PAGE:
Outcomes of Laparoscopic Ventral Hernia Repair in Obese patients


  • Muhammad Najam Iqbal, Ashfaq Nasir Khan, Muhammad Shahid Khan, Urwa Ashfaq Khan




Primary Ventral Hernia, Obesity, BMI (Body Mass Index), IPOM (Intraperitoneal Onlay Mesh)


Background: Obesity is a risk factor for primary ventral hernia. Surgery is deferred in obese patients because of overweight but most of patients present in emergency with obstructed /strangulated hernia in which outcome is poor.

Aim: To compare the primary outcomes (seroma ,surgical site infection and recurrence) and secondary outcomes (duration of surgery and postoperative pain) in obese and non obese patients after laparoscopic primary ventral hernia repair.

Study design: Prospective comparative study

Setting & duration: B V Hospital /Quaid-e-Azam Medical College Bahawalpur, 01-01-2019 to 31-08-2021

Method: This study was done on 70  patients above the age of 25 years undergoing laparoscopic IPOM (intraperitoneal onlay mesh ) after closure of fascial defect for  primary ventral hernia. Patients with history of obstructed /strangulated hernia were excluded. Patients were divided into 2 groups( Patients with BMI <30 kg/m2  - Group A and patients with BMI ≥ 30 kg/m2- Group B).  Data was calculated regarding patient’s age ,sex, BMI, comorbidities, type of hernia,  hernia size, primary outcome (postoperative complications-seroma ,surgical site infection and recurrence) and secondary outcome (duration of surgery and pain).  Statistical analysis using SPSS version 22 was done and  it  was considered significant when p value was <0.05.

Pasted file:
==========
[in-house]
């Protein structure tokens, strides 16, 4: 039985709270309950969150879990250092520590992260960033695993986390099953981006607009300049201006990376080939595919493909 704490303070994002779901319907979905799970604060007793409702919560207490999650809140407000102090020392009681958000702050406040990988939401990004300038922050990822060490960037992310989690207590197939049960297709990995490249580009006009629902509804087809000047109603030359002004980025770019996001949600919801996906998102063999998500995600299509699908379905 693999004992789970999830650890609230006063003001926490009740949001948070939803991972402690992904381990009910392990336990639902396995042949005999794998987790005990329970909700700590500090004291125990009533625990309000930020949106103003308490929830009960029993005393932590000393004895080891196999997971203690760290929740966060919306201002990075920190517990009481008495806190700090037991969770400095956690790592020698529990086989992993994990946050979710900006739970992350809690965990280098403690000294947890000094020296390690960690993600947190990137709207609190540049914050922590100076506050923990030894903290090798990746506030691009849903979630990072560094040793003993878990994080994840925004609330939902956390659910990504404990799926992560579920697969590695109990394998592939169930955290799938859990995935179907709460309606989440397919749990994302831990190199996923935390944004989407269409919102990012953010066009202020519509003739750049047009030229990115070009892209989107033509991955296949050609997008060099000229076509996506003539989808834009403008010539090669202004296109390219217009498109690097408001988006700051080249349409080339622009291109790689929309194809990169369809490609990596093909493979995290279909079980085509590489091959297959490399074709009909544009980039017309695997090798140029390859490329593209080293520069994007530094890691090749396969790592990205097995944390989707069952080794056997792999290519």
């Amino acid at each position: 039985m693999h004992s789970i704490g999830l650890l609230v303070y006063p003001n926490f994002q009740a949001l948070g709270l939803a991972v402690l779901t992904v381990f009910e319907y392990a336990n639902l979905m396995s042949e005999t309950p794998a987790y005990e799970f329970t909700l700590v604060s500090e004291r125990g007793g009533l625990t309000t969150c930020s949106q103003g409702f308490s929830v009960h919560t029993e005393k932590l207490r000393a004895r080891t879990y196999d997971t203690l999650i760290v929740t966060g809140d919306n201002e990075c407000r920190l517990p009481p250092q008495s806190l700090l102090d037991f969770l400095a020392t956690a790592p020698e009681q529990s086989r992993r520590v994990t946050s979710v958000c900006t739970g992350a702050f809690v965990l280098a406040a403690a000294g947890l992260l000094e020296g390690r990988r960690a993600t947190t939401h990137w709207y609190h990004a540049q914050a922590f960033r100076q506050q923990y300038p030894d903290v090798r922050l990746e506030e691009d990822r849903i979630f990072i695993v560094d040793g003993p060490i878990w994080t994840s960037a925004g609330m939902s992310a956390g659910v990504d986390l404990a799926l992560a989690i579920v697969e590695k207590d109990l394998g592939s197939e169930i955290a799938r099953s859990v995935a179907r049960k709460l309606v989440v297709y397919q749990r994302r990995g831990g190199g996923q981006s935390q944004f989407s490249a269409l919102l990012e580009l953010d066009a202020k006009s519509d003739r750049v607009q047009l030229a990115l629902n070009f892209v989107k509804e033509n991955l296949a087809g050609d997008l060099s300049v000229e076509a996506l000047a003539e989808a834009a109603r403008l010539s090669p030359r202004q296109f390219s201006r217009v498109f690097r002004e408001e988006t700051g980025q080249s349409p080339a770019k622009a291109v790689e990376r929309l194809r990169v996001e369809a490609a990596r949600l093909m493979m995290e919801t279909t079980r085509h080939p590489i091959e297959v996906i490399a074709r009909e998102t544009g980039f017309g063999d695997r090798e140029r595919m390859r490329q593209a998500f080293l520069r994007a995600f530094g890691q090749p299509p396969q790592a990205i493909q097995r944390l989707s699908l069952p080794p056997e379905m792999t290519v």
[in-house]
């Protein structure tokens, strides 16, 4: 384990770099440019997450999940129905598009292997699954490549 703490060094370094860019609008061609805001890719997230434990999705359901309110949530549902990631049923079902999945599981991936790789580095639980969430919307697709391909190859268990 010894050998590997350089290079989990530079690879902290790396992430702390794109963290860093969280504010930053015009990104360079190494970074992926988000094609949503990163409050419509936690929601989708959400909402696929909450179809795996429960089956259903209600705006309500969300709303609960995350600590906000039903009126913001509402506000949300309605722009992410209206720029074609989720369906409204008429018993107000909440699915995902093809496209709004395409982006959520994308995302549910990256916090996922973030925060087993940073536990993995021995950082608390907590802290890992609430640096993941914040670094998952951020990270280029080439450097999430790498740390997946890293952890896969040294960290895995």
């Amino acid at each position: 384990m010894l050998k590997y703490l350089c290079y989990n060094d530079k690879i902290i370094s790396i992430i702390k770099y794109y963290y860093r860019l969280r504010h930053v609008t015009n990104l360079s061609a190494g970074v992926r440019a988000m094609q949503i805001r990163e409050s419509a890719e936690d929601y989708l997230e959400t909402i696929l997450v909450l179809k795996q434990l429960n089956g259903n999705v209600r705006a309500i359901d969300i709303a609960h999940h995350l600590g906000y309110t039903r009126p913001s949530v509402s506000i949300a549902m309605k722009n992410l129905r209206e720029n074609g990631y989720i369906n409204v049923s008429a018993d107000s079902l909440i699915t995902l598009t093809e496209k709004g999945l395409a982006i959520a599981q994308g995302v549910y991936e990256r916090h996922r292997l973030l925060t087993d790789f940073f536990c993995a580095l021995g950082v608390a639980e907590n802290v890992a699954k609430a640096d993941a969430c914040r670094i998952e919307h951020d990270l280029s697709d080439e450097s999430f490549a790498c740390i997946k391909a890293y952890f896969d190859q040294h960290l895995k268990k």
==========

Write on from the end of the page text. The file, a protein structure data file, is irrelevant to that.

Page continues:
Results:  29 (41.43%) had BMI < 30 kg/m2 and 41 (58.57%) had BMI ≥ 30 kg/m2 .The most common comorbidity was diabetes mellitus (17.1%) in both groups. 38 patients presented wiyh paraumblical hernia and  32  patients with epigastric hernia. A significant correlation between size of defect and post operative complications. (p value 0.042) was found. A significant correlation between comorbidities and complications was also found (p value 0.001). Complications being  more common in group B patients but  were not statistically significant (p value 0.979). Duration of surgery being  higher in group B patients but was not statistically significant.(p value 0.194). There was no significant difference in postoperative pain in both groups.

Conclusion: Obesity has no significant effect on postoperative complications ( seroma, surgical site infection and recurrence), duration of surgery and postoperative pain after  laparoscopic IPOM repair. Comorbidities  are significantly associated with postoperative complications rather than increased BMI. So surgery should not be delayed in obese patients.